To make organizations more effective, we need to educate leaders in evidence-based management. Several universities have taken major strides in this direction. For example, at Carnegie Mellon, Denise Rousseau issued a presidential call for building a field of evidence-based management and has spearheaded numerous initiatives compiling and disseminating evidence to practitioners. At Stanford, Jeff Pfeffer and Bob Sutton wrote an entire book about how organizations can profit from evidence-based management. Both universities, among others, support the Center for Evidence-Based Management, which exists to advance knowledge, provide education, and consult around using data to make better decisions.
Although I’m thrilled that we’re following the lead of evidence-based medicine, management is missing one critical ingredient. We don’t have the equivalent of medical doctors.
In medicine, physicians are trained to review evidence and base their practices on the latest scientific discoveries. In business schools, we have a chasm between two types of degrees. In MBA programs, we teach students about evidence, but never train them in the research methods and statistics necessary to evaluate the quality of others’ data or conduct their own rigorous studies.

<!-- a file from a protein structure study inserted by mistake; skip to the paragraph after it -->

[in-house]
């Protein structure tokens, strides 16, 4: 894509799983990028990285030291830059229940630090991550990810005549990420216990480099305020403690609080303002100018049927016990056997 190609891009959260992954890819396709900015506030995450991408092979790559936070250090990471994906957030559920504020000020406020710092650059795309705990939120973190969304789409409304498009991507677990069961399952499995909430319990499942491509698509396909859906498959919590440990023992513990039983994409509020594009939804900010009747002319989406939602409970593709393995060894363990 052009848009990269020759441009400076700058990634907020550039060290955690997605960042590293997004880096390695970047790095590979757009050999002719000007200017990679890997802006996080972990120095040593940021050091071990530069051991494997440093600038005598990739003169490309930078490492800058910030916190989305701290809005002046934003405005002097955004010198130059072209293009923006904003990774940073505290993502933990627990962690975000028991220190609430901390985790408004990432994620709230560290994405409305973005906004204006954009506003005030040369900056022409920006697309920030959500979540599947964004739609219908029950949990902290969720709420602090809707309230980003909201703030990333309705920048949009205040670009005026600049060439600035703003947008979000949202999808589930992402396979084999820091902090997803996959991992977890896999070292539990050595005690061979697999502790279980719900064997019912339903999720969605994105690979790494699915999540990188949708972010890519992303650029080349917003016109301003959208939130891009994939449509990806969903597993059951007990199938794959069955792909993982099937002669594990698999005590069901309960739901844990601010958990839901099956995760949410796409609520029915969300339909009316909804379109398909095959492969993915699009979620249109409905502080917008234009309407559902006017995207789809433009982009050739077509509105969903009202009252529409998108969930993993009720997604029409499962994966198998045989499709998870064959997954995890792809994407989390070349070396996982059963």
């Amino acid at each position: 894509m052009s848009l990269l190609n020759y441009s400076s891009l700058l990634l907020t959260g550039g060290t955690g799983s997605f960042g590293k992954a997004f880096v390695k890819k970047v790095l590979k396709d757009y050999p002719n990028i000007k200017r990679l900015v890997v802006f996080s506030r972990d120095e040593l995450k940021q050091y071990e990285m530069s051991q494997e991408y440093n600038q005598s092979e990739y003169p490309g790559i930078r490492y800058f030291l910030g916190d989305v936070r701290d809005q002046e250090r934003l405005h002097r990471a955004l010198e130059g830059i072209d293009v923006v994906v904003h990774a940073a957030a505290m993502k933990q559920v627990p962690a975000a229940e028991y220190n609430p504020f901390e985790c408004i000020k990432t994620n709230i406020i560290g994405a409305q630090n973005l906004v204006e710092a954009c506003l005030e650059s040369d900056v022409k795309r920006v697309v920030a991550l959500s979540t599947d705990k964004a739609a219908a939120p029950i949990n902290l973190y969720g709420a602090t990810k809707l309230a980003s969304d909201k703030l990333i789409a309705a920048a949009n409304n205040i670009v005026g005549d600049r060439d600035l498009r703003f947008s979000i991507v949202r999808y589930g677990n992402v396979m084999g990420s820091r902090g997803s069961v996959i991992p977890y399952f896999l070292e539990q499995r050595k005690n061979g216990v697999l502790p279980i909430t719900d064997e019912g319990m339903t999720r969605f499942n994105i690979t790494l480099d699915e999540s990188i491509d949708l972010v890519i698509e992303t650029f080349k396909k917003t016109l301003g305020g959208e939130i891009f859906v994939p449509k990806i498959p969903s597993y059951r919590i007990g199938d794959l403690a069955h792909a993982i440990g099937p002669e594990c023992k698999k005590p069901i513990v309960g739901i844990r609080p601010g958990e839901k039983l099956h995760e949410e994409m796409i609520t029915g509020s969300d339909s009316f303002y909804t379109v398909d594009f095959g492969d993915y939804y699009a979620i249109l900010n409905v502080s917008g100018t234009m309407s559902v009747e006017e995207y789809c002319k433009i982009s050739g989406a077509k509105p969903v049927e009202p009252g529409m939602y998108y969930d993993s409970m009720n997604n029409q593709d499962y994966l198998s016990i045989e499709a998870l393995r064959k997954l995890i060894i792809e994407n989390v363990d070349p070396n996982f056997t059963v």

In PhD programs, we provide these skills, but typically prepare students to focus on academic research rather than applying their capabilities to help leaders make better decisions. Sometimes they do put their PhDs to good use in the business world. Contrary to the common belief that those who can't do teach, a carefully controlled study showed that companies with former business professors as executives outperform similar companies that don’t have former professors in their executive ranks. Unfortunately, it’s relatively rare that individuals with doctoral training have the skill and interest to become leaders and managers.
It’s time to create a new degree in business schools that mirrors the medical doctor degree. A doctorate in evidence-based management will prepare students to become data-driven leaders. Graduates will be in a stronger position to make decisions by embracing Pfeffer and Sutton’s definition of wisdom: act on the best information you have, “while doubting what you know.”